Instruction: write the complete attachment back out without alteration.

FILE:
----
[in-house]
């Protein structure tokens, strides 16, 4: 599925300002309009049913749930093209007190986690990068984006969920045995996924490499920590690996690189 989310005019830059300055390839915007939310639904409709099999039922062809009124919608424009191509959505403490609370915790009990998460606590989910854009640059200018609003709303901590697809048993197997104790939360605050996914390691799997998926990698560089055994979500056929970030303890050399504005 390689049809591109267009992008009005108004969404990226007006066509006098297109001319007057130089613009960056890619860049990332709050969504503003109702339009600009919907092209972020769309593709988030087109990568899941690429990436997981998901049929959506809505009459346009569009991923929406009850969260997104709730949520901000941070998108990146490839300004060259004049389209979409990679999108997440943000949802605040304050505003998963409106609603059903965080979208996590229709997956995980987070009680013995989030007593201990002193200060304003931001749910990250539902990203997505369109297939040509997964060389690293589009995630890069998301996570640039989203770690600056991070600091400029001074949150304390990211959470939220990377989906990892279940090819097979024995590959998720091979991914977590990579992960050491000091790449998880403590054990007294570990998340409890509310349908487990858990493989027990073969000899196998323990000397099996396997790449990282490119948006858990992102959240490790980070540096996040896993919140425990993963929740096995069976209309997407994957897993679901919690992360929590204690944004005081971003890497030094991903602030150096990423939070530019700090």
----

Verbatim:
[in-house]
């Protein structure tokens, strides 16, 4: 599925300002309009049913749930093209007190986690990068984006969920045995996924490499920590690996690189 989310005019830059300055390839915007939310639904409709099999039922062809009124919608424009191509959505403490609370915790009990998460606590989910854009640059200018609003709303901590697809048993197997104790939360605050996914390691799997998926990698560089055994979500056929970030303890050399504005 390689049809591109267009992008009005108004969404990226007006066509006098297109001319007057130089613009960056890619860049990332709050969504503003109702339009600009919907092209972020769309593709988030087109990568899941690429990436997981998901049929959506809505009459346009569009991923929406009850969260997104709730949520901000941070998108990146490839300004060259004049389209979409990679999108997440943000949802605040304050505003998963409106609603059903965080979208996590229709997956995980987070009680013995989030007593201990002193200060304003931001749910990250539902990203997505369109297939040509997964060389690293589009995630890069998301996570640039989203770690600056991070600091400029001074949150304390990211959470939220990377989906990892279940090819097979024995590959998720091979991914977590990579992960050491000091790449998880403590054990007294570990998340409890509310349908487990858990493989027990073969000899196998323990000397099996396997790449990282490119948006858990992102959240490790980070540096996040896993919140425990993963929740096995069976209309997407994957897993679901919690992360929590204690944004005081971003890497030094991903602030150096990423939070530019700090």